The United Nation’s World Food Programme (WFP) announced that the tumultuous rises in prices of basic food stuffs over the past year has put the most pressure on the world’s poor. Such rises could result in 100m further people being left without adequate food.
In response to the WFP’s estimate that 52m of the world’s chronically hungry already reside in Latin America and the Caribbean, a meeting of the Bolivarian Alternative for the Americas (ALBA) was held in Caracas, Venezuela, last week in order to address the issue.
At the meeting, as Hugo Chávez’s leftist alternative to the US-backed Free Trade Area of the Americas (FTAA), the presidents of Bolivia, Nicaragua, Venezuela, and the vice-president of Cuba agreed to an US$100m scheme to fight the consequences of rising food prices on the region’s poor.
The food security fund will be used for staples such as rice, beans and corn in a bid to offset global price rises. Additionally, they will encourage joint programmes for agricultural development, though specific details on how this will work have yet to be released.
In typically bellicose mood, Mr Chávez stated: “This food crisis is the biggest demonstration of the historic failure of the capitalist model.” He continued by assuring that the countries of Latin America needed to create their own food distribution networks “…so we don’t fall into the hands of intermediaries and speculators, which stop millions from receiving food.”
Venezuela itself has struggled with sporadic shortages of essential items such as milk, sugar and beef. Whilst Chávez has blamed local businesses, claiming they hoard products, critics have claimed the government-imposed price controls are at fault, saying it makes it hard for certain businesses to turn a profit.
The average price of food has risen by 56% worldwide over the past year. The price of wheat has increased by 92% and rice, the staple food of half the world, 96%. But what is causing these price increases, the likes of which have not been seem for 30 years?
One of the more contentious aspects of the issue is the impact that the increased use of biofuels such as ethanol is having, as industrialised nations attempt to combat the effects of climate change. As a result, over 20% of corn and rapeseed production in developed countries has been diverted away from food which, according to statistics from the US Department of Agriculture, lead to the price of corn doubling between 2005 and 2007.
Latin America’s two primary economic powerhouses, Argentina and Brazil, are not members of ALBA, but Brazilian president Luiz Inácio da Silva has previously defended biofuel production. He denies that it is the primary cause of rising prices, instead blaming rising oil prices. Brazil has had an ethanol production plan since the 1970s, and nowadays is the world’s largest exporter of sugar-based ethanol. All gasoline sold in Brazil must contain at least 20% ethanol. Similarly, gasoline sold in Colombian cities of over 500,000 people must contain at least 10% ethanol, and Venezuela has similar plans for the future.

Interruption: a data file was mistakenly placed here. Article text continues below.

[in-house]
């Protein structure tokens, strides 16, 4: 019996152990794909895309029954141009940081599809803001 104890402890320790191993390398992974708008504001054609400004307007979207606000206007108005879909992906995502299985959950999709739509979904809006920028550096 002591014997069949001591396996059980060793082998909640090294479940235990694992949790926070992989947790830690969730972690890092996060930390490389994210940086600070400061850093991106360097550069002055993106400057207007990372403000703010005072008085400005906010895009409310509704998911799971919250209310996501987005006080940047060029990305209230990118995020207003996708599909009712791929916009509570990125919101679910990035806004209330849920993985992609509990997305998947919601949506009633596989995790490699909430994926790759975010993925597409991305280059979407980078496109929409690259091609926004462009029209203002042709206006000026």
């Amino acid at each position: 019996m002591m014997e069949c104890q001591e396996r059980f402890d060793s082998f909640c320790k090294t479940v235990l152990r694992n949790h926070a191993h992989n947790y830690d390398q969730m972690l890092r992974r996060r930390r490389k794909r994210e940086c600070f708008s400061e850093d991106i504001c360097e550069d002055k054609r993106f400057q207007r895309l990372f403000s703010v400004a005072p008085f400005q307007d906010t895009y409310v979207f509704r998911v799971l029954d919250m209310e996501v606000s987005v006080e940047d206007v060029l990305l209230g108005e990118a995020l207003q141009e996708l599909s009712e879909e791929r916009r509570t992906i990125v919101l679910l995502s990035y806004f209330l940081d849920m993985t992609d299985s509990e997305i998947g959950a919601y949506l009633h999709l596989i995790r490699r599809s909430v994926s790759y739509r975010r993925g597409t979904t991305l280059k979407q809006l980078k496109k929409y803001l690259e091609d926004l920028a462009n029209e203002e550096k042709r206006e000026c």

US president George Bush has been keen to reduce the US’ dependence on foreign oil by finding alternative energy sources, and signed the Energy and Security Act in 2007, which requires US fuel producers “to use at least 36bn gallons of biofuel by 2022”. This is nearly a fivefold increase on current levels. This has meant an agricultural shift away from food production, leading to a reduction of US food exports and an increase in food imports.
Argentina and Brazil have responded to the price rises in a similar way to other food-producing nations around the world by cutting or stopping food exports in order to curb domestic inflation and ensure supplies for their own populations. Brazil recently temporarily suspended rice exports, as the commodity’s price passed $25 per hundredweight on the futures market, whilst Argentina suspended supplies of wheat to its primary importer, Brazil. The US treasury secretary, Henry M. Paulson Jr., has expressed concern at such protectionism, remarking that food price controls and consumption subsidies “create fiscal burdens and economic distortions”.
These comments come in spite of the heavily-subsidised nature of the US’ ethanol industry. According to a December 2007 article in The Economist: “The ethanol program is the product of government subsidies. There are over 200 different kinds, as well as a 54 cents-a-gallon tariff on imported ethanol.” Essentially this prices Brazilian ethanol, which is made from sugarcane rather than corn and is more energy efficient, out of what would otherwise be a competitive market.
In an attempt to ease the current burden on world stocks, the UN has asked for donor countries to pledge an additional US$755m to meet the existing food aid targets of the WFP. Additionally, the UN’s Food and Agriculture Organisation has requested US$1.7bn for seeds and inputs to assist farmers in poorer countries grow more food.
In addition, Mr Bush has announced he is seeking congressional approval to offer US$770m in international food aid. This amount would include US$620m in direct food aid shipments and US$150m for long-term schemes to assist farmers in developing nations. However, there have been some critics of the plan, who point out the money will not be available until the next fiscal year in October.
Ban Ki-moon, the secretary general of the United Nations, has called on world leaders to attend a summit in Rome on 3rd June to tackle the issue. So far French president Nicolas Sarkozy and his Brazilian counterpart have said they will attend, whilst Argentine president Cristina Kirchner has not as yet confirmed her presence.